Presentation on theme: "Garcia-Molina, Ullman, and Widom Database Systems Chapter 2."— Presentation transcript:
Garcia-Molina, Ullman, and Widom Database Systems Chapter 2
Data Models A data model is a notation for describing the structure of the data in a database, – along with the constraints on that data. a day of the week is an integer between 1 and 7 The data model also normally provides a notation for describing operations on that data : – queries and data modifications.
Relational Model Relations are tables representing information. – The set of tuples for a given relation is an instance of that relation Columns are headed by attributes ; – each attribute has an associated domain, or data type. Rows are called tuples, and – a tuple has one component for each attribute of the relation.
Schemas A relation name, together with the attributes of that relation and their types, form the relation schema. – Movies(title, year, length, genre) A collection of relation schemas forms a database schema. Particular data for a relation or collection of relations is called an instance of that relation schema or database schema.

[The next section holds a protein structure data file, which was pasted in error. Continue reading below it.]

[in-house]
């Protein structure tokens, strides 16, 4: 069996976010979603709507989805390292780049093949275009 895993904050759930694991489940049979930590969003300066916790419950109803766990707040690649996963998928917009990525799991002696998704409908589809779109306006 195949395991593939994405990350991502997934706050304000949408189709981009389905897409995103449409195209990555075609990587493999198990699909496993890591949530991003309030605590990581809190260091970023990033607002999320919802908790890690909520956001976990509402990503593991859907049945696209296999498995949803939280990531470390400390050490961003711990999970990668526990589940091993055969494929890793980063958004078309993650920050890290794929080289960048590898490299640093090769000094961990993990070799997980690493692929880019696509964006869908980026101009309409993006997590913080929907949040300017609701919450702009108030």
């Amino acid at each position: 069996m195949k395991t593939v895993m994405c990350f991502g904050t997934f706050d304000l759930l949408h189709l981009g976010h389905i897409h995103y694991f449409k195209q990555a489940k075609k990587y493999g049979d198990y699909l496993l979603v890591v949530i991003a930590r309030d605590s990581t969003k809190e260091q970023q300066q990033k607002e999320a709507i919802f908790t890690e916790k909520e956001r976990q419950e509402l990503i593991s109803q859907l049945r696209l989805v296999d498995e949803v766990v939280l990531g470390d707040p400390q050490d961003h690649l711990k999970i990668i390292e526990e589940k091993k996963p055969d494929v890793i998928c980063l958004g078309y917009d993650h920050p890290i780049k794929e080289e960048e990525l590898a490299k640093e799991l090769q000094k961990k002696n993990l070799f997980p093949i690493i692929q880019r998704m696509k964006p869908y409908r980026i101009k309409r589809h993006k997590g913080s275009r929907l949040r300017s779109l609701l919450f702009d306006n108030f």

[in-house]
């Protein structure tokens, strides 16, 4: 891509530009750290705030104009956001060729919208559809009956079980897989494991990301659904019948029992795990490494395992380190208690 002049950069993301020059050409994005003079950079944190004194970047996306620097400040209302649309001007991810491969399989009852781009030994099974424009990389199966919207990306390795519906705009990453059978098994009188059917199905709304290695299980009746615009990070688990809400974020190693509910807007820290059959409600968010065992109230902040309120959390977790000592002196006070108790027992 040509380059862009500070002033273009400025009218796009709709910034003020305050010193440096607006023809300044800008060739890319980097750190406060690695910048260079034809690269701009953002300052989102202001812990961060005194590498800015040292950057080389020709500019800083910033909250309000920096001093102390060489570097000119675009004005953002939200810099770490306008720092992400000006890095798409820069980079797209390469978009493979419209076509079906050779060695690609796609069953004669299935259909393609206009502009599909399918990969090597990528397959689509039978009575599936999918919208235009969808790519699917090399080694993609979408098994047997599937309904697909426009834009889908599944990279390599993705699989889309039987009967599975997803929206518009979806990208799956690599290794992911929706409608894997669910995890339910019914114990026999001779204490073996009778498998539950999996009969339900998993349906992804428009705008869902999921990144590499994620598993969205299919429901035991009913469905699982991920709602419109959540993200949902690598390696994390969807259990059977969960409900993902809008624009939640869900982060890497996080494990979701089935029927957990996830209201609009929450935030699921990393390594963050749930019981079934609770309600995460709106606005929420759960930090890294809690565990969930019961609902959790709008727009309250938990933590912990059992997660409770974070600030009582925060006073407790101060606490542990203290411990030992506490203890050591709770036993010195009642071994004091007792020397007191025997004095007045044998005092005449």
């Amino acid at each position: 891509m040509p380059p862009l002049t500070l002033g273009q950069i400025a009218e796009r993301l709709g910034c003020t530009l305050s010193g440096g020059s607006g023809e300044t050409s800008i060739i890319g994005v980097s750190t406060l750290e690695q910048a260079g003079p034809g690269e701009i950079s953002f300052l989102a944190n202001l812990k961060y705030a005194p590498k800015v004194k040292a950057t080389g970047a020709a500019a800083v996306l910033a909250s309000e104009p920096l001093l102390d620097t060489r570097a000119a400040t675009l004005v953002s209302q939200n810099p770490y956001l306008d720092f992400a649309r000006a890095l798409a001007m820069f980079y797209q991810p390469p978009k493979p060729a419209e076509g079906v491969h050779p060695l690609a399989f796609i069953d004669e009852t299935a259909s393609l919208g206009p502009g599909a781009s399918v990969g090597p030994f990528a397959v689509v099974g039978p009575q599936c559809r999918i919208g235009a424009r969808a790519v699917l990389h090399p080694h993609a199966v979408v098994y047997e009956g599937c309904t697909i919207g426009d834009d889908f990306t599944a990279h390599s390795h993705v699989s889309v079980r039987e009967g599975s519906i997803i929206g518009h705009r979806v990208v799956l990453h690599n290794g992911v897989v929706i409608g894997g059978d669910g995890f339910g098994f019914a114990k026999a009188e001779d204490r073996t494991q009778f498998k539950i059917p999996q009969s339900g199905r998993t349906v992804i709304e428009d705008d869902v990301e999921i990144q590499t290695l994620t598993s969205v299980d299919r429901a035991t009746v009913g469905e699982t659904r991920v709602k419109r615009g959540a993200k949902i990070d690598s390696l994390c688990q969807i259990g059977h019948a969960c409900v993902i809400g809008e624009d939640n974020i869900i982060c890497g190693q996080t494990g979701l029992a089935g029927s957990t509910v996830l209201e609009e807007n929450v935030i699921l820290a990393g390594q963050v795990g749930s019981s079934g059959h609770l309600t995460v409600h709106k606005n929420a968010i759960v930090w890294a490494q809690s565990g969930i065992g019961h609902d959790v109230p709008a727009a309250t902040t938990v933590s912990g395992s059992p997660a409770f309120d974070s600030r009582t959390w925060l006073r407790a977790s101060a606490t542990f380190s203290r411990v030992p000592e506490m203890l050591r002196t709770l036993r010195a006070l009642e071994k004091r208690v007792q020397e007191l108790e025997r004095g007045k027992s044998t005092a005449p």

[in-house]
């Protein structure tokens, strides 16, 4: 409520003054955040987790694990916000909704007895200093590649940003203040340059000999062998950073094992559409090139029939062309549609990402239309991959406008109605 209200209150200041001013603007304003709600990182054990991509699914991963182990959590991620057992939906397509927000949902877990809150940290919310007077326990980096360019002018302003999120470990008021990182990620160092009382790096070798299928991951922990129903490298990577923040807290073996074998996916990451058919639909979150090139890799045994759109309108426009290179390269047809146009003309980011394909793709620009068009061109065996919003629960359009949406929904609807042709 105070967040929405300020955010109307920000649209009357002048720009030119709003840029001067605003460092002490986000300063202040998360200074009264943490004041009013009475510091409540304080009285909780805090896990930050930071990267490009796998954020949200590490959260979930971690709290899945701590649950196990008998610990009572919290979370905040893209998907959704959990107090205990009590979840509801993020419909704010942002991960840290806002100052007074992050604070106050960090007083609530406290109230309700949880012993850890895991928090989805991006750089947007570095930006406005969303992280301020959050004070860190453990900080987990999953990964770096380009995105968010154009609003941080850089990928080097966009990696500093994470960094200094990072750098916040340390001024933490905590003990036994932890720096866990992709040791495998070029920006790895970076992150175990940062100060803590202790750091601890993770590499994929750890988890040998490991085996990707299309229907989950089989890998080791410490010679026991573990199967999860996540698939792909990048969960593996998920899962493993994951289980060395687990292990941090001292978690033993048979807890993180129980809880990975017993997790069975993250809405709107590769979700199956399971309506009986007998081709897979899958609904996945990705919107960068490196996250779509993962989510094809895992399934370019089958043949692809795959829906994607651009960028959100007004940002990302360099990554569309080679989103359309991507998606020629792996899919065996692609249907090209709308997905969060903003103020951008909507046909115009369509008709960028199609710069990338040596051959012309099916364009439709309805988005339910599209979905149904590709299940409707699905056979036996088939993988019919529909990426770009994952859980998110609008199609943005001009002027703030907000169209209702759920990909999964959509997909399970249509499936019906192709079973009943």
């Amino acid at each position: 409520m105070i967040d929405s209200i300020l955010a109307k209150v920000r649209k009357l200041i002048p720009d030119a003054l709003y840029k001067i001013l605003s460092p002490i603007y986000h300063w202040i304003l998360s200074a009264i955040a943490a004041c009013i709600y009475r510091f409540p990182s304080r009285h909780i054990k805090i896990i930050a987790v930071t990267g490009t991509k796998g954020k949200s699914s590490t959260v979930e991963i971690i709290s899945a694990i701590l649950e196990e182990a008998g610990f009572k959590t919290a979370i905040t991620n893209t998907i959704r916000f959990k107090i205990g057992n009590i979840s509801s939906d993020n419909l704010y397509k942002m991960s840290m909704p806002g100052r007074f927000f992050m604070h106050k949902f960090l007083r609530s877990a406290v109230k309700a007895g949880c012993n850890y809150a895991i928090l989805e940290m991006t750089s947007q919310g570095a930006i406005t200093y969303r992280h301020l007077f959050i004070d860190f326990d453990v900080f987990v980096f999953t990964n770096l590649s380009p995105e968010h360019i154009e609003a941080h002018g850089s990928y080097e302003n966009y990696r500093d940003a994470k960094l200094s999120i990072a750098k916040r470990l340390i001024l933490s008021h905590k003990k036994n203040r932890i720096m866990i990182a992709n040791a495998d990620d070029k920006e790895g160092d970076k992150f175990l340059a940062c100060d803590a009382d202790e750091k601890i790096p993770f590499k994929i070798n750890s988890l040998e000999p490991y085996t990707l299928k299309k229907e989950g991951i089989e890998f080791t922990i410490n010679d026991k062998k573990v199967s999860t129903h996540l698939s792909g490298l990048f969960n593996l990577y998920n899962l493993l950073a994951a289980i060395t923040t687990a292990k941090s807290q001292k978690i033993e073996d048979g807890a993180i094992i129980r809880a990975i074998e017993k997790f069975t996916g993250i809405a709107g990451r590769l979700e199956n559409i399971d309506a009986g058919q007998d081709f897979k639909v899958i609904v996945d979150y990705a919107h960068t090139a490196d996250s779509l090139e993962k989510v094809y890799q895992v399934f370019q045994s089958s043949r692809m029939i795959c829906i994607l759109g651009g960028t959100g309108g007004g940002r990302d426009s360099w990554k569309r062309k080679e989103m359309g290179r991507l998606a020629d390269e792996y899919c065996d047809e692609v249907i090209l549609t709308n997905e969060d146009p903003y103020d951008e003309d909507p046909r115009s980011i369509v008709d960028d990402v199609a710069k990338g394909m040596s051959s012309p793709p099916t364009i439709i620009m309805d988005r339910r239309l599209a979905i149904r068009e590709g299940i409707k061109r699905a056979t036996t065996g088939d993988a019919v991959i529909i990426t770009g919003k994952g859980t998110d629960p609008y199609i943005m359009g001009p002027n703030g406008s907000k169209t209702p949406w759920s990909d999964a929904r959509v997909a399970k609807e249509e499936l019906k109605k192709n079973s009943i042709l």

Keys An important type of constraint on relations is the assertion that an attribute or set of attributes forms a key for the relation. – known as key constraints No two tuples of a relation can agree on all attributes of the key, – although they can agree on some of the key attributes.
Semistructured Data Model In this model, data is organized in a tree or graph structure. XML is an important example of a semistructured data model – Tags similar to those used in HTML define the role played by different pieces of data much as the column headers do in the relational model
SQL The language SQL is the principal query language for relational database systems. The current standard is called SQL-99. Commercial systems generally vary from this standard but adhere to much of it.